Women’s access to land tenure rights: key steps towards climate justice in DRC

480 women advocates in DRC were trained to change the land and forest law to guarantee land tenure rights for women, via policy dialogues at the province level and participatory mapping in forest communities. All thanks to an amazing woman, Dorothee Lisenga, who, along with the NGO CFLEDD, organised dialogues on women’s inheritance rights between customary chiefs, local and indigenous women. This resulted to huge successes in women’s access to land and forest rights of women in the provinces of Equateur and Maindombe of DRC. In 2018 she was the winner of the Gender Just Climate Solutions Award in the category Transformational Solutions.

Women’s formal access to land rights contributes to the fight against deforestation and is a key step towards climate justice

According to a 2016 study, 70% of women in DRC, Democratic Republic of Congo, did until recently not have access to land and forest titles.  CFLEDD conducted a study on women’s land use and held Multi stakeholder dialogues with public authorities and traditional chiefs, to convince them to reform the land tenure decrees, so as to give women land tenure rights.

The NGO reached a milestone in granting women access to land through the adoption of ground breaking new land and forest legislation in 8 provinces of the Democratic Republic of Congo. Engaging 480 trained women advocates in participatory mapping and dialogues with customary chiefs, community members, and local authorities, they overthrew one of the biggest barriers to women’s participation in climate action. Their work also supports women farmers in developing agroforestry activities (planting fruit-trees, acacias, small livestock) and in identifying illegal industrial activities. Promoting ancestral knowledge, they empower indigenous women and improve food security.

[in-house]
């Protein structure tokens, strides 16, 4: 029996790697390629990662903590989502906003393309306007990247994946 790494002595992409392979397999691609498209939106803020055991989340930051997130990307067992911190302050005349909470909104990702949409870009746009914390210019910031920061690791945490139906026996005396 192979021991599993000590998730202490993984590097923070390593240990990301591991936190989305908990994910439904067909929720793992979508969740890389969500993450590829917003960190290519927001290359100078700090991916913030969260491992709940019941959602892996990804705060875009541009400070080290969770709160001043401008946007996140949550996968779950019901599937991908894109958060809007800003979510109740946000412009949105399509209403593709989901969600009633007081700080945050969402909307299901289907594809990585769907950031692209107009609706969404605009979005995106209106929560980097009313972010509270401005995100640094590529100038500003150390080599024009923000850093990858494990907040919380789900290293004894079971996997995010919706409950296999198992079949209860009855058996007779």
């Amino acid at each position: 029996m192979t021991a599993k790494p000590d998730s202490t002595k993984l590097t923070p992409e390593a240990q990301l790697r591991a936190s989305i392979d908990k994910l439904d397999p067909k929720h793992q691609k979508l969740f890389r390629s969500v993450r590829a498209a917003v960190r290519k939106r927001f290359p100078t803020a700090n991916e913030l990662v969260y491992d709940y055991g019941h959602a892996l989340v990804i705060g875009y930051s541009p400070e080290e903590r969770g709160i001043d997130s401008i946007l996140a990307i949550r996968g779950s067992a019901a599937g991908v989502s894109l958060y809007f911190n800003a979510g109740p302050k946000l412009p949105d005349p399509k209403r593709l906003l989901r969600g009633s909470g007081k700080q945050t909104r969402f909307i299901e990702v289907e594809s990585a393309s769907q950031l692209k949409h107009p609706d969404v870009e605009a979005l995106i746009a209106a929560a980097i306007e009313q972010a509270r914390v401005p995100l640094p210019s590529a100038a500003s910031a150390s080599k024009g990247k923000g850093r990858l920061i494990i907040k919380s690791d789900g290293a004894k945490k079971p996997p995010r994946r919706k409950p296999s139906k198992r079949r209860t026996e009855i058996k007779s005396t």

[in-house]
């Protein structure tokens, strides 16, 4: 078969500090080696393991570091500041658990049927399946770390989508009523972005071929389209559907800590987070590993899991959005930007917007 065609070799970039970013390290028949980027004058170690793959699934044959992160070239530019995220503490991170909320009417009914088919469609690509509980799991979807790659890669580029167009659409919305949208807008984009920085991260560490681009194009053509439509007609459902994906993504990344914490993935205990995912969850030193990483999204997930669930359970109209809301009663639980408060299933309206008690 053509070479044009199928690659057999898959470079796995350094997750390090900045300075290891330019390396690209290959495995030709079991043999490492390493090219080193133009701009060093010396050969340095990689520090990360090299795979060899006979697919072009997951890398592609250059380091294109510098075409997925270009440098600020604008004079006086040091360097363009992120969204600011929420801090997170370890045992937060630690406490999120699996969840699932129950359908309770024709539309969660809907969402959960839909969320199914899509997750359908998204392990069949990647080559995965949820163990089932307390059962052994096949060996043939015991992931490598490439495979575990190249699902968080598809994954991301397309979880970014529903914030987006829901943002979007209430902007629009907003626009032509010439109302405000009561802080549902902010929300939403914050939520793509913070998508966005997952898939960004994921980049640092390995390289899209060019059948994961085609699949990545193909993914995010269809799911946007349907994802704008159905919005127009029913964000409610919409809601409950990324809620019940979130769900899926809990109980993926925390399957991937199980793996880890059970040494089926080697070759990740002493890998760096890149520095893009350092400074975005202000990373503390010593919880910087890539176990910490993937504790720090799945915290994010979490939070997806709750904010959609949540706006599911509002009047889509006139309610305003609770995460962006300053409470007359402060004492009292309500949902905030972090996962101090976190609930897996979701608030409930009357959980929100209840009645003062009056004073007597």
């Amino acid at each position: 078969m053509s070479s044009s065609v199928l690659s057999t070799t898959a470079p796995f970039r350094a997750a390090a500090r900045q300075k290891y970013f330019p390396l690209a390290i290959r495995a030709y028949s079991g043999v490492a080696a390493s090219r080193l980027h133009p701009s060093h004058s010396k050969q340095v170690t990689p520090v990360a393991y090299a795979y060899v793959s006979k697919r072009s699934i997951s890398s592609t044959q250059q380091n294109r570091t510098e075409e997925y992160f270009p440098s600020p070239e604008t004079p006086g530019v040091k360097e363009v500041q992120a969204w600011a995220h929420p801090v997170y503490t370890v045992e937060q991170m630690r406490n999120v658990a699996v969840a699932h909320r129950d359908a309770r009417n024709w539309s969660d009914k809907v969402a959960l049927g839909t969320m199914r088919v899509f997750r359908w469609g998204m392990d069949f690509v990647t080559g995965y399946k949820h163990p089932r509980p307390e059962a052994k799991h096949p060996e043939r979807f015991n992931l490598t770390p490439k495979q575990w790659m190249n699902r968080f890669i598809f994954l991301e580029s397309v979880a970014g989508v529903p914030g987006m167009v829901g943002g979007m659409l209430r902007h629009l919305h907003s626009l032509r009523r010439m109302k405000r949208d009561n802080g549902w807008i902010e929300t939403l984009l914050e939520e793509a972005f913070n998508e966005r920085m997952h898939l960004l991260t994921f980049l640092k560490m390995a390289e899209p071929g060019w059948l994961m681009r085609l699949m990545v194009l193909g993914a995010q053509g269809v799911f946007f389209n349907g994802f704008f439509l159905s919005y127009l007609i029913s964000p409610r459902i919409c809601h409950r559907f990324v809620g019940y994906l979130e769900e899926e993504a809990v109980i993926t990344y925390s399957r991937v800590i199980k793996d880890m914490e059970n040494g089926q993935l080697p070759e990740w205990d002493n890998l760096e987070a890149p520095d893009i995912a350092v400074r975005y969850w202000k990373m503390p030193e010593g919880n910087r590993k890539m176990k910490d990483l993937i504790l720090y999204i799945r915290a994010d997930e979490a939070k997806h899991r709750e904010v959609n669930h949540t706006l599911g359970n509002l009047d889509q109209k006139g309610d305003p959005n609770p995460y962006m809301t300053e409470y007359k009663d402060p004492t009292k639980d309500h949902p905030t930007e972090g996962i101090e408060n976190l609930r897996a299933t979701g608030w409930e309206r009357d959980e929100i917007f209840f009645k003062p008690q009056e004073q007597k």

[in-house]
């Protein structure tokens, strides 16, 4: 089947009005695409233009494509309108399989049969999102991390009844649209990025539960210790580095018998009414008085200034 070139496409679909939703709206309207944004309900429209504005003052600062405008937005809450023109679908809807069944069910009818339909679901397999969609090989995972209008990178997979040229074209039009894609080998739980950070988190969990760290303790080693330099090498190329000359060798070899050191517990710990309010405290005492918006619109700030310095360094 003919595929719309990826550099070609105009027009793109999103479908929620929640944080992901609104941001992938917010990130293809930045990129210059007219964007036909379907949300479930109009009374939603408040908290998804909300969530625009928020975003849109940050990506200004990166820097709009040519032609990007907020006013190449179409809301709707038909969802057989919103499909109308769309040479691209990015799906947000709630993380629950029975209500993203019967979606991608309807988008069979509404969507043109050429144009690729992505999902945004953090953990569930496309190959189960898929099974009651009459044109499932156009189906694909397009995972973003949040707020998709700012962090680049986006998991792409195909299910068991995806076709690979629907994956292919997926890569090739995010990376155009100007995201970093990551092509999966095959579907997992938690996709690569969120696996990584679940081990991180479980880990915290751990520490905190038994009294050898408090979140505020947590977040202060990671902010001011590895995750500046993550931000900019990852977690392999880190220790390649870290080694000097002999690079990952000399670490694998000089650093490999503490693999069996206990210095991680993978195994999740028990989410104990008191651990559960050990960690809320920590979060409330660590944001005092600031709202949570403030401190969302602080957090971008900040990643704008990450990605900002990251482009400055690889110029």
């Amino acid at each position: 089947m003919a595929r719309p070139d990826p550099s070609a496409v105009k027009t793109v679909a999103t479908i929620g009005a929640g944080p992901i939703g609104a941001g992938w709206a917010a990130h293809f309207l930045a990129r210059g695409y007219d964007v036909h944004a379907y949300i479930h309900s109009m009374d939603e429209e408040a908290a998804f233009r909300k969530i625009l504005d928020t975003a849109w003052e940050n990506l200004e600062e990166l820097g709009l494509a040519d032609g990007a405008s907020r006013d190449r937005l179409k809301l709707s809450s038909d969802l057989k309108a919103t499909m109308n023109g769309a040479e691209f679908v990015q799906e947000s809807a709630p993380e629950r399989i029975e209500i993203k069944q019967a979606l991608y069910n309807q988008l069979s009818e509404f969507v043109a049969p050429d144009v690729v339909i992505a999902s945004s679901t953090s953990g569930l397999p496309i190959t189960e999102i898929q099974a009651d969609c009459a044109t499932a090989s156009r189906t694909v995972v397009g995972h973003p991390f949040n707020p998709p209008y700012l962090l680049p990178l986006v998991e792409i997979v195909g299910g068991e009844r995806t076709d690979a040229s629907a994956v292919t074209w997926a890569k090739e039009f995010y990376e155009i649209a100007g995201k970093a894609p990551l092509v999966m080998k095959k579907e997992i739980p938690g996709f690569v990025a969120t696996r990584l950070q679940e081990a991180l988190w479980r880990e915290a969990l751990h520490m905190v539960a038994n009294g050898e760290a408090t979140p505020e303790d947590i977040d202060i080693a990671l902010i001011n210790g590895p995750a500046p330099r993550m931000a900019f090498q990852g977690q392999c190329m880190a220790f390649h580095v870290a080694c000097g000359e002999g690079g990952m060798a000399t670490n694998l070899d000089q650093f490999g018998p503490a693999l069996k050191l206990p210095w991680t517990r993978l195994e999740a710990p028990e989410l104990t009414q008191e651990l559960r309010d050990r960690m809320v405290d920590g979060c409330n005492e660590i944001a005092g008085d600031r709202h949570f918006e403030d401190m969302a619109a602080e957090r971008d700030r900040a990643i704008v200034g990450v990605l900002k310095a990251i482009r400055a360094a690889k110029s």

“We need to address the legal system that is rooted in colonial and patriarchal thinking.” Dorothée Marie Lisenga

CFLEDD challenges patriarchal norms and customary laws which prevent women from accessing propriety rights to land. The organisation strives for the recognition of women’s land and forest rights in the provinces of Equateur and Maindombe of the DRC, with the aim to strengthen their e!ective participation in reducing deforestation. An advocacy tool has been built and is used in dialogues between local and indigenous women, customary chiefs and provincial authorities. Recommendations resulting from these dialogues have led to the adoption of 2 provincial edicts that guarantee land and forest rights for women. This transforms the country’s patriarchal framework, while strengthening the role and decision-making power of women in DRC’s forest management policies for climate action.

CFLEDD transforms the law, ensuring land tenure rights for women!

What’s special about this project is that:

  • the successful Trainer of  Trainer programme unifies women of different ethnicities engaging in a common fight for their rights. The constructive dialogues involve all community members and customary chiefs and enable new land rights for women.
  • the project led to the adoption of new legislation with official land titles granted to women. The new land owners have demonstrated their ability to implement climate mitigation and adaptation activities.

More information on the project can be found here